Baseball Egg

Baseball for Egg Heads

Hank Aaron

Hank Aaron In his prime, Aaron was a five-tool player: he could hit, hit for power, run, throw, and field. He led the National League in no fewer than twelve different offensive categories. The former negro leaguer won two batting titles and had a power stroke but a great eye. He was a contact hitter who also hit home runs.

After his playing career, Aaron transitioned into the front office, pioneering important roles in the game for African Americans. When Barry Bonds broke his home run mark, Aaron was graceful in handing out congratulations while also distancing himself from the controversy over the role that steroids played in the new record.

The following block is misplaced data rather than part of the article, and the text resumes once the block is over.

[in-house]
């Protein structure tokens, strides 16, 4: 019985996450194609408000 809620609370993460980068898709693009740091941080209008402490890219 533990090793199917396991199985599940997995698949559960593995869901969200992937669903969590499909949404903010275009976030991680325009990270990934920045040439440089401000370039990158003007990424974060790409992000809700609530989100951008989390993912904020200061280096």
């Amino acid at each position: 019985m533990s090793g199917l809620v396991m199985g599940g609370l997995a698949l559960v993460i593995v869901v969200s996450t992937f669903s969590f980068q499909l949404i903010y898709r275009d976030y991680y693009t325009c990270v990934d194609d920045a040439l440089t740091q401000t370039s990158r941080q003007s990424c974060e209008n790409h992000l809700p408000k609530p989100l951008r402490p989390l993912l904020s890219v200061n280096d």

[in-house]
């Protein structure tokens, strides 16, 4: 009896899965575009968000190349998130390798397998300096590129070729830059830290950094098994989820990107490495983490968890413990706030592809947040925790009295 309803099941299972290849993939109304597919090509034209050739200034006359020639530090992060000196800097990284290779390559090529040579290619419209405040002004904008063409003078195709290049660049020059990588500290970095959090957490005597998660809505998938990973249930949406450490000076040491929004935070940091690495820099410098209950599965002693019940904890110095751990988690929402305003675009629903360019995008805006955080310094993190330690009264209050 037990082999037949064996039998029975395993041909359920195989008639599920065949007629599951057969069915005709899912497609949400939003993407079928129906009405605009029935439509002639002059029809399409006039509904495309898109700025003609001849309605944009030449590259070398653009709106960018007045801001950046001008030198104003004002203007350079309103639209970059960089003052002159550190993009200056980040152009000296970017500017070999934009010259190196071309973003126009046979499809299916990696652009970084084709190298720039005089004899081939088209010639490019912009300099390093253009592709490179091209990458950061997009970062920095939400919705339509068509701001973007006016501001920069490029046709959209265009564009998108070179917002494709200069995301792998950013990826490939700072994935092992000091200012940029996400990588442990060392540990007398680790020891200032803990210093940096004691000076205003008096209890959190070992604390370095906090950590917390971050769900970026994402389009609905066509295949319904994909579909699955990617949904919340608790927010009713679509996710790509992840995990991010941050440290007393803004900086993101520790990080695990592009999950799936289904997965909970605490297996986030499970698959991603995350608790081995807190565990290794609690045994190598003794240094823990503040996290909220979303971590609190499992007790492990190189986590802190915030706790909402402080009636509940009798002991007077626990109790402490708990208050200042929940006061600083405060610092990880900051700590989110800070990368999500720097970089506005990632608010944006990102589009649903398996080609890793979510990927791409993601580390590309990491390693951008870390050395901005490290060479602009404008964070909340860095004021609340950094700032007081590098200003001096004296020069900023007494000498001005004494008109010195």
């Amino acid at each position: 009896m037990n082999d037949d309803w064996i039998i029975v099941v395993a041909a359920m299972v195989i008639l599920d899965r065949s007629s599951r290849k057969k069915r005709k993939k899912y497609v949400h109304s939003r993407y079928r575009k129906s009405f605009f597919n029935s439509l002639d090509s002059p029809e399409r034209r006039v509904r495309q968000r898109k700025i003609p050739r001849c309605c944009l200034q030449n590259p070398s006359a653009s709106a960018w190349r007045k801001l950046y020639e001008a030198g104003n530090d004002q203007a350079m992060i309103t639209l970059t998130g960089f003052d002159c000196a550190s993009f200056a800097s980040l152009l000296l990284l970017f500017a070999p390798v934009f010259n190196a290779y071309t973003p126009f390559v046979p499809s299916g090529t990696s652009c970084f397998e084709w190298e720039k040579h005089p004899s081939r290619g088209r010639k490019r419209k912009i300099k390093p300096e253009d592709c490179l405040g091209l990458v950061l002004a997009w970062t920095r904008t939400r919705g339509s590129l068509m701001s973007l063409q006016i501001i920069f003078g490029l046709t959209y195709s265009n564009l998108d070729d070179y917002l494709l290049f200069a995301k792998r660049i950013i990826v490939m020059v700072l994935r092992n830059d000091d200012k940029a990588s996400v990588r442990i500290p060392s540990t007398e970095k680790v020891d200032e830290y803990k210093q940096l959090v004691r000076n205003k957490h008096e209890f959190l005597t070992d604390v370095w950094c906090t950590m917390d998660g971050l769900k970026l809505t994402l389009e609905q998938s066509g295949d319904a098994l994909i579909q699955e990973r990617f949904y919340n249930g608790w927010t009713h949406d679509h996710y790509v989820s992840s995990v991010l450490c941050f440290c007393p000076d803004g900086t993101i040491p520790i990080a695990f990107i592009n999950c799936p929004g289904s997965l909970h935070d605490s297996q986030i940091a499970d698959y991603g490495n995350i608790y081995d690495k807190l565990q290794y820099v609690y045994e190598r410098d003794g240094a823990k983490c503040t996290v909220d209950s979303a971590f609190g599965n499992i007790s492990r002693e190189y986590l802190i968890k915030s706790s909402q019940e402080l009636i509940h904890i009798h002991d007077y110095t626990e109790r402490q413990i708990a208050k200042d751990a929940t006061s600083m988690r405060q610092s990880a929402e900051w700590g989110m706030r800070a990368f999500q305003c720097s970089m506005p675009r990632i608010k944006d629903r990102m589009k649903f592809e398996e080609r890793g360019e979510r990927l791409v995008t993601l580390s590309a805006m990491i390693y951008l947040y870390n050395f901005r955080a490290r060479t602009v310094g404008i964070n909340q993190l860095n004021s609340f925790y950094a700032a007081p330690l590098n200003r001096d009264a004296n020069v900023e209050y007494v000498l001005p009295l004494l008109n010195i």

Despite the hullabaloo over his 715th home run, Aaron insisted that the biggest moment in his career came in 1957 when he hit the home run that clinched the first pennant for the Braves in Milwaukee. It came on September 23, at County Stadium against the Cardinals. The game was tied at two, when in the 11th, Milwaukee shortstop Johnny Logan singled with one out. One batter later Aaron strode to the plate to face St. Louis reliever Billy Muffett. Aaron hit a waist-high fastball to center field, a high fly that soared over the wall and into the stands for a two-run, walkoff homer. The victory clinched the pennant and set off a celebration in County Stadium. A few weeks later, Milwaukee won Game Seven of the World Series to become champions of baseball. The pennant-clinching homer was only the 109th of Aaron's young career (he went on to hit 646 more) but it was his most memorable.